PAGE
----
Vanessa Garwood Vanessa Garwood painting And is it true? It is not true. Griselda Perrault

The story of ‘Griselda’ was written by Perrault as a part of a series of moralistic fairy tales first published in 1697. It tells of a prince who punished his wife, not for fault but to test her virtue. He does everything to upset and antagonise; taking away her child, faking the child’s death, and lying that he wants to remarry. She is a paragon of obedience and refuses to complain until eventually her husband decides to trust her again.

He retells the story of Griselda (previously told by Petrarch, La Fontaine, Chaucer and Boccaccio) as an example of ‘Heroic patience: not, I ought to say, for you to imitate in every way’. With this subtle qualifier to his moral, Perrault’s version rejects the dutiful feminine ideal frequently shown in other texts before him. The painting further explores this by suggesting that Griselda may have qualities even stronger and more complex than patience, however ‘heroic’. The questioning sadness in the portrait hints at an inner life behind her resigned compliance. She is set in a contemporary household and surrounded by shopping bags and uncooked food reminding the viewer of her housework; also the knives and other weapons she has for possible revenge. The uneasy way she sits on the edge of her chair, holding her daughter’s toy, suggests movement and a question over what her next action will be and whether vengeance could be justified.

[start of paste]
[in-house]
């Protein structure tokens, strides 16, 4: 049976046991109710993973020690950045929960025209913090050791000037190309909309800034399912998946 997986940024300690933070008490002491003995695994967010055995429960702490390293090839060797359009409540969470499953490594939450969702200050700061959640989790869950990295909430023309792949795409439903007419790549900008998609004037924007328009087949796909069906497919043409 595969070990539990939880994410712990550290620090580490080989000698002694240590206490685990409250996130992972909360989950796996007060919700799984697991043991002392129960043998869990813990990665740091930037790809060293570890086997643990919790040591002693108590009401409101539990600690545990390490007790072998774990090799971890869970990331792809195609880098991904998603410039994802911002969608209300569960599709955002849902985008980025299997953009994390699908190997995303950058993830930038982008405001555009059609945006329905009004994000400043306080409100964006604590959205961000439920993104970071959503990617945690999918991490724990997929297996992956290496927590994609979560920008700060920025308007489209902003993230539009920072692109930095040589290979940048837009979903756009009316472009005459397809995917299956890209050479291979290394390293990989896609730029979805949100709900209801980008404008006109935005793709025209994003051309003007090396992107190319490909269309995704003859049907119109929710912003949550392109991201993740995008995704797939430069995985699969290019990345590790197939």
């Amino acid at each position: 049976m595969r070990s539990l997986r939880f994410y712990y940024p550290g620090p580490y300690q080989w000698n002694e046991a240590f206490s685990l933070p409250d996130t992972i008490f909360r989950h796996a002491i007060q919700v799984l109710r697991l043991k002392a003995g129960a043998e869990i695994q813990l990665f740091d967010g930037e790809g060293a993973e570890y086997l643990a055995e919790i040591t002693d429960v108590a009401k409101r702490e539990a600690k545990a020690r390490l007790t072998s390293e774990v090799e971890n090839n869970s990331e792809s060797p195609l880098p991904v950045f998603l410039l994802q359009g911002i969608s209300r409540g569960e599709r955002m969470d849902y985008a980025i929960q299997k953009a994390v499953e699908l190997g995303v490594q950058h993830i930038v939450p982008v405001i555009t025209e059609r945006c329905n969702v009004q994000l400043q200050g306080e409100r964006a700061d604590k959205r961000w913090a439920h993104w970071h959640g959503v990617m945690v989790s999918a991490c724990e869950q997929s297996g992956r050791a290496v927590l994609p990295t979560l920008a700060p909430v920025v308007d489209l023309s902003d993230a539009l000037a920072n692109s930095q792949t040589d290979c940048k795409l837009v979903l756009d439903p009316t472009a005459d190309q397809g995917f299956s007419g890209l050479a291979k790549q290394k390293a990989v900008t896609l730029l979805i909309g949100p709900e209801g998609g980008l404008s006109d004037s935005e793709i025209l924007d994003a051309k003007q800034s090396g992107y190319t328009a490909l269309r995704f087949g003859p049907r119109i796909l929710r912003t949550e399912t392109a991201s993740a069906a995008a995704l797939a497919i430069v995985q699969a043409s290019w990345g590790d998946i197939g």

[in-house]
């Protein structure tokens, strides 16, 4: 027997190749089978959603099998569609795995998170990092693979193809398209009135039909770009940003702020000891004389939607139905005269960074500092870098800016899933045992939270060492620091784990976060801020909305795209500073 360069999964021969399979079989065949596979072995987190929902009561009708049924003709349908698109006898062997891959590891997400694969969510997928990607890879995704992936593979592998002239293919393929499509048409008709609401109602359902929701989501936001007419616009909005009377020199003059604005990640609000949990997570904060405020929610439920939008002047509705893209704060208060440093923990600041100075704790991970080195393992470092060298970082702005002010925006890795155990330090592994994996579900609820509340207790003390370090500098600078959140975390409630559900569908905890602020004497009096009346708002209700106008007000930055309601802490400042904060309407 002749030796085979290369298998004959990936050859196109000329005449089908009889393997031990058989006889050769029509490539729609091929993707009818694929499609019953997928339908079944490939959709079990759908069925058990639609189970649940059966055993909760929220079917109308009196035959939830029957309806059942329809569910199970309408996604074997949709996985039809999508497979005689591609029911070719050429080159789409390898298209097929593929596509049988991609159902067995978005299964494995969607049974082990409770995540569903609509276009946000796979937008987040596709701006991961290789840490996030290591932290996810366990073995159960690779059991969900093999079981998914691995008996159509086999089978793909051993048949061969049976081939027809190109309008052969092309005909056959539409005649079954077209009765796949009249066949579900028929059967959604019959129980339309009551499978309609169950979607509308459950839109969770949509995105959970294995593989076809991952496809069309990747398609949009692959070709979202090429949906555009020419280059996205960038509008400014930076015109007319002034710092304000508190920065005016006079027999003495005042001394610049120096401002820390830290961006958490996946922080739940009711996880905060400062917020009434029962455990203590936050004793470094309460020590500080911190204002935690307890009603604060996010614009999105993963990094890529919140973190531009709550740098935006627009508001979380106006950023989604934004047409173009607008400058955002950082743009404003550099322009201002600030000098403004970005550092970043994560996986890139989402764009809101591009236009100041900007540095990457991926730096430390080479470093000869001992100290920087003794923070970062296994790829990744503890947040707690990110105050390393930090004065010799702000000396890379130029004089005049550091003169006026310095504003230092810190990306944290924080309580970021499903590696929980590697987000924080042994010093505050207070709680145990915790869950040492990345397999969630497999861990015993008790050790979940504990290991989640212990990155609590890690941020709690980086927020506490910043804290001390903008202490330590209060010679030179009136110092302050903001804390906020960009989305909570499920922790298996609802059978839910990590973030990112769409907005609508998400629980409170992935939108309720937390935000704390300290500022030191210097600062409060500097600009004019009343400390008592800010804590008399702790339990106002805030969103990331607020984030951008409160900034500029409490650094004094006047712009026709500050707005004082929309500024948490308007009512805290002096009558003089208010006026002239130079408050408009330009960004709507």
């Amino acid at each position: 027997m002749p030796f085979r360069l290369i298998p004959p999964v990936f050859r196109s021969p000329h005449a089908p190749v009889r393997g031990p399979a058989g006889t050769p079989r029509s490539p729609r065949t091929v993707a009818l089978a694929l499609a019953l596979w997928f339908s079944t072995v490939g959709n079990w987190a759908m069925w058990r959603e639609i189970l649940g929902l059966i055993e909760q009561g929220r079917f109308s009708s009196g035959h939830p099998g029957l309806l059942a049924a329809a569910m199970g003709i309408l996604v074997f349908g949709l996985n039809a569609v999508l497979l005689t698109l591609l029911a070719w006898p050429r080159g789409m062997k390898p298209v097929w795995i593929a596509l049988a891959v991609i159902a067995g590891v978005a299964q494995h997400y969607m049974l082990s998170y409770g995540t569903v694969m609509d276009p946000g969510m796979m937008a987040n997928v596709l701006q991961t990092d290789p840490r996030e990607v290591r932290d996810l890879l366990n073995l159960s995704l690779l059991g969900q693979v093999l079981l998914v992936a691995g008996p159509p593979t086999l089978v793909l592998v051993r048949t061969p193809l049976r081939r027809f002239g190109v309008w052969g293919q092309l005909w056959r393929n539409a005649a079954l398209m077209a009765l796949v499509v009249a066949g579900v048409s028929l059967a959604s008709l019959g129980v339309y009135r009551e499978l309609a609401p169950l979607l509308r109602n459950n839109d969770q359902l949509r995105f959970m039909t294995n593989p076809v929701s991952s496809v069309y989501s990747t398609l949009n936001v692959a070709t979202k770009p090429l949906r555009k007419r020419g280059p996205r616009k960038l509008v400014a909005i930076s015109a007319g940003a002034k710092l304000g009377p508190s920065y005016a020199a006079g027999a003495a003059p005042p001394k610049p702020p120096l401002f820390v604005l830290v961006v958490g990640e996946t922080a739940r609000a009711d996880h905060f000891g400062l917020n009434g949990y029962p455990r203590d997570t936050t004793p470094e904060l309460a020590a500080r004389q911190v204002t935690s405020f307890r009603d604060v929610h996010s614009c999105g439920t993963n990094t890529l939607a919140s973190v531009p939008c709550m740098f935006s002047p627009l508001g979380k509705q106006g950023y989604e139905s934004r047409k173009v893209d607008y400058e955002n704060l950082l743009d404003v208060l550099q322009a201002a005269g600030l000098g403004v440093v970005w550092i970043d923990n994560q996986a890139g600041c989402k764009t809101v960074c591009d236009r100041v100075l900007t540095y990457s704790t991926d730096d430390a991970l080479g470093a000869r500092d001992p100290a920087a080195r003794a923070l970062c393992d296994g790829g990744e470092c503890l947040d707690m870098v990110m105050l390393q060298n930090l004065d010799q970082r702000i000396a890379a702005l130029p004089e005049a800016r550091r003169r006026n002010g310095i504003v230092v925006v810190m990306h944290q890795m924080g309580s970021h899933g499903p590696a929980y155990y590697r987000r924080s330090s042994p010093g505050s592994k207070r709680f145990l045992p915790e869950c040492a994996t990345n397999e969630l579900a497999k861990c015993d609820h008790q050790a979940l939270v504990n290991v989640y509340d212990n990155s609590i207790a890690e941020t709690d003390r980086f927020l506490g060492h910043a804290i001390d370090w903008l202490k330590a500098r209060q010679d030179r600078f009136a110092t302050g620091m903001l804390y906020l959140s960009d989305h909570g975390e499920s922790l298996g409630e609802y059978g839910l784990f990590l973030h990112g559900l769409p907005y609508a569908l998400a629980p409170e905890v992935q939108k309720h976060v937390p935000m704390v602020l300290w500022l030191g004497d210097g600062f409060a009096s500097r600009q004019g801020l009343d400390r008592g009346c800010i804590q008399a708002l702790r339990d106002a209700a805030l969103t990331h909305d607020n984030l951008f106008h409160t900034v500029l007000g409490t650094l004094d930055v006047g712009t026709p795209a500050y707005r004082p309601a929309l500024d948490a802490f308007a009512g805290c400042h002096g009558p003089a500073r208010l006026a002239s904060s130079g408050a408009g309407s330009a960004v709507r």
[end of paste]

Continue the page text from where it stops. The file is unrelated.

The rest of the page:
In his sixties Charles Perrault, a successful civil servant under the reign of Louis XIV, abandoned his career to write fairy tales. The little we know of his personal life might explain this dramatic change. He married late to a girl much younger than himself. She was deemed unsuitable by his social circle, suggesting a love match. She died soon after having the last of their three children. Perrault never re-married and the testimonies of his contemporaries say he took a great interest in his children’s upbringing. Perhaps it was his increased involvement in their education and the combination of roles required of a single parent that brought him to story telling, commonly at that time a woman’s occupation.

These fairy tales were given private readings in the fashionable literary salons of the French 17th century, which prompted intellectual discussion. This suggests Perrault wrote them not just for children but for adults too – and possibly to encourage debate at a time when a belief in male dominance by right was an assumption made by virtually everyone. The painting of Griselda in a current context evokes the same question today, in a world where sexual inequality is still unresolved.


Oil on wooden panel
Width 143cm
Height 117cm

Based on Perrault's story 'Griselda' - see text below image.